There are some common myths about STDs out there that run the gamut, contributing to sex un-education. We debunk the tales here so you can have smart sex.
If you’re one of the 97% of American adults that have engaged in sexual activity, you likely have thought about getting tested for STDs before. After all, the idea that you could contract infections like herpes or HIV is a scary one, and it’s important to ensure that you’re staying as safe as possible while you’re getting it on.
Despite the fact that almost everyone has worried about STDs at some point or another, most people are sorely under-educated on the topic. American sex ed classes aren’t the best, and a lot of myths about STDs have been spread and popularized from sources ranging from the media to word of mouth.
Here, we’re going to debunk some of the myths about STDs that you may have heard. So read on, because knowledge is power and will likely mean safer sex for you and your partner.
All STDs Come From Sex
As their name implies, you can get sexually transmitted diseases or infections from having sex. This is the most common way that diseases are spread and is what most people think of when they consider the possibility of STDs.
But what most people don’t know is that you can have an STD without ever having had sex. That’s right—there are virgins out there who have STDs.
There are lots of ways that these diseases can spread, almost all involving some kind of contact between bodily fluids. Sharing unsterilized needles for drug use or medical injections is a great way to contract an STD.
Innocent kissing can cause herpes to be transmitted. If you have a cut and come in contact with the blood of an HIV positive person, you can get HIV. Diseases like HIV can even be passed down from a positive-testing mother to her child, so it’s important to be vigilant.
Even if you haven’t had sex, you should always be tested before any sexual activity.
STDs Are Always Visible
Most people think that when it comes to STDs, you’ll definitely be able to see when you or a partner has one. In a lot of situations, this is true. With issues like warts or herpes, there will be blisters or rashes on the skin that are a dead giveaway.
But with other (more extreme!) STDs, you won’t be able to tell just from looking if someone is suffering. For example, if someone has HIV or AIDS, you almost certainly won’t be able to tell that this is the case without a test. STDs like these are deficiencies in the bloodstream and immune system and so are both strictly internally bodily problems in their early stages.
Since you can’t always see when you or a partner has an infection, you might be wondering how to know when to take an STD test. Take a look at this guide to learn more about when you should get tested for STDs!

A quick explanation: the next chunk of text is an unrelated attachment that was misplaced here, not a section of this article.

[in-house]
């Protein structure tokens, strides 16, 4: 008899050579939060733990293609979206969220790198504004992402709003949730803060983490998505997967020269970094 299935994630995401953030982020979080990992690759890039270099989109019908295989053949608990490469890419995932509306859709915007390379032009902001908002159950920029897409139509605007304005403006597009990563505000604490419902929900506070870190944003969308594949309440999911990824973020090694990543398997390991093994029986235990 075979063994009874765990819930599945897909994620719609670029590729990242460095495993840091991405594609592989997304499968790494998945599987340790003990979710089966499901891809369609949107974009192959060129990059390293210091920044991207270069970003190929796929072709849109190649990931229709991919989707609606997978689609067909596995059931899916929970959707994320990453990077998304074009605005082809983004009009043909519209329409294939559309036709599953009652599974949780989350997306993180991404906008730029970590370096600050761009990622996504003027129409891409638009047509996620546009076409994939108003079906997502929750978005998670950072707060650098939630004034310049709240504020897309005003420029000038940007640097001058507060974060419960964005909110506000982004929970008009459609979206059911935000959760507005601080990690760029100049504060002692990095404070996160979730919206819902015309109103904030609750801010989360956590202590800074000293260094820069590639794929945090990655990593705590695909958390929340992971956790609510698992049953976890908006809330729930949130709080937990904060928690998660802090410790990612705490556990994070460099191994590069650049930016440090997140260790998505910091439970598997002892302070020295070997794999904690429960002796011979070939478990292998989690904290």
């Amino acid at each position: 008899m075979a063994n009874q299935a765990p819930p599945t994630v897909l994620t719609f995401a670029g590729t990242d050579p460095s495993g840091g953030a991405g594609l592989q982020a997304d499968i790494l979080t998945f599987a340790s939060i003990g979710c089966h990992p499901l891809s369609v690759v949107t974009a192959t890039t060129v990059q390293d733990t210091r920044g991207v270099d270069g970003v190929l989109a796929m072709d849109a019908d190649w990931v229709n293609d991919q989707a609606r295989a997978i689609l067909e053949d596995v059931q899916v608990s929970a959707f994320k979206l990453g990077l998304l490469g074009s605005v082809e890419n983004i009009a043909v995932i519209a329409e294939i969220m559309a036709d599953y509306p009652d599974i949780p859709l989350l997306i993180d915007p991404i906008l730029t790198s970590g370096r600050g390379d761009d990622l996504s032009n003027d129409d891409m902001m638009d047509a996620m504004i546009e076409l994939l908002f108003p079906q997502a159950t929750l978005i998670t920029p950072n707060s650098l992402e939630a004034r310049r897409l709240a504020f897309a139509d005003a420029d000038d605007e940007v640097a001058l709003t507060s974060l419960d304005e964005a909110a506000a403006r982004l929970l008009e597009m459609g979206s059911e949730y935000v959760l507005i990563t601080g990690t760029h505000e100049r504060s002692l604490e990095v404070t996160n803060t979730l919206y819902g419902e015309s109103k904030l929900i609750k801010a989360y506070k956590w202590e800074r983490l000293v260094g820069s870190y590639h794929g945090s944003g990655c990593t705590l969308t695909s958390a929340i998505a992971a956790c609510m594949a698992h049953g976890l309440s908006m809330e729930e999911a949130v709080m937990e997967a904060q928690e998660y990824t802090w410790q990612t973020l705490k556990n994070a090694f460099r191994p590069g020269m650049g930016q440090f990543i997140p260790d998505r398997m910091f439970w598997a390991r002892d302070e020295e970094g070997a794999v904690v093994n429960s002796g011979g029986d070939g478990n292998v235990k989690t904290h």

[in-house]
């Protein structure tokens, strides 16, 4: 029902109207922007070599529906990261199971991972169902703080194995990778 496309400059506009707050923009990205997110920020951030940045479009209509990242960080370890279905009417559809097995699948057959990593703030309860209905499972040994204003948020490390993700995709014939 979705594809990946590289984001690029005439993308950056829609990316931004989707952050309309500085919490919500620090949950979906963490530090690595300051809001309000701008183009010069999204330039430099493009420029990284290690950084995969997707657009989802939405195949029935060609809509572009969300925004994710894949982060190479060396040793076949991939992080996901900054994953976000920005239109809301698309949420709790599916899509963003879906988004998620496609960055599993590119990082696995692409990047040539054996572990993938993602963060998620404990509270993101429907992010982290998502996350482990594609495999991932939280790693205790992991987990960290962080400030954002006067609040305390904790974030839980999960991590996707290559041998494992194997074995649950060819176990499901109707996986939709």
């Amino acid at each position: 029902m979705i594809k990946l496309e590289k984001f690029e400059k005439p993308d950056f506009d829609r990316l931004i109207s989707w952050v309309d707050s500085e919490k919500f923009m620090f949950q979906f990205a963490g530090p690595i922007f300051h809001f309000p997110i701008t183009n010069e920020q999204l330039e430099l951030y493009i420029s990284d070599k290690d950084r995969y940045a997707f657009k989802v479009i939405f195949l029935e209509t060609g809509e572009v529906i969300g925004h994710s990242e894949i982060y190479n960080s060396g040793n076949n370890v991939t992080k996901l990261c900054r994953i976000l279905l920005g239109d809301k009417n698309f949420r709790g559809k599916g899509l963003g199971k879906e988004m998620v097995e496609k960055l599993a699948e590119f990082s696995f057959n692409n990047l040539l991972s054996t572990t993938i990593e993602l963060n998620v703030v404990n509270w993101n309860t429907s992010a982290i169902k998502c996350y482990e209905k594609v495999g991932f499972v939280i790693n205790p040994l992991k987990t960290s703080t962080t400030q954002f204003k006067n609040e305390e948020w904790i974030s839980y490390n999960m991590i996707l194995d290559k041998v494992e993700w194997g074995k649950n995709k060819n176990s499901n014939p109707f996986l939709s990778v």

The Possibility is Shameful
Since STDs can be transmitted in a variety of ways, there’s no shame in knowing that you or a partner could potentially be a carrier of one. Even if one of you did get it sexually, there’s no shame in that either!
It’s important to talk to your partner about getting tested. Tell them that you’d like for both of you to get tested together just to be on the safe side. Stress that you know that anyone can have an STD and that you don’t think that it’s the fault of your partner. Make sure that it’s clear that you should (and will) get tested, too.
Even when it has nothing to do with STDs, it’s important to talk about your sex life with your partner. If they make you feel ashamed or uncomfortable, then they probably aren’t the right person for you to have sex with, anyway. For some tips on how to talk about sex productively, check out this link!
The Pill Prevents STDs
Hormonal birth control pills are great in a lot of ways- after all, they do prevent unwanted pregnancies. Sadly, though, that’s the only thing that they do. Being on “the pill” (or having a partner that’s on it) won’t prevent the transmission of STDs.
The only form of birth control that will is using a condom and even this isn’t 100% effective. Still, using one is a good idea. What’s an even better idea, though, is getting tested for diseases so you can have stress-free and completely fun sexual experiences.
You Can Get Them Anywhere
We’ve talked about how there are non-sexual ways to transmit STDs, but this doesn’t mean that you can get them just anywhere. At some point, you’ve probably been told that STDs can be transmitted by sitting on a toilet seat or swimming in a public pool. This is factually incorrect.
While you need to be careful when in situations that may involve others’ bodily fluids, you don’t need to worry about getting STDs from something as simple as sitting in a chair after someone else. The only STD that this has ever spread is crabs, and that’s not only not that big a deal but also pretty rare.
So go swimming. Sit on the toilet seat. Even feel free to give your partner a handjob (with clean, uncut hands). You don’t have to worry unless your fluids are mixing.
Debunking Myths About STDs
We aren’t going to lie to you- STDs are scary. They aren’t fun to worry about, and they definitely aren’t fun to have. Luckily, though, once you’ve debunked misconceptions about these diseases, get tested, and talk to your partner openly, your chances of getting one goes way, way down.
Now that you know that some of the most popular myths about STDs are just that- myths- check out the ‘sexual health’ section under the ‘topics’ tab on our webpage. We’ll give you some more of the best tips to have a safer- and more adventurous- sex life.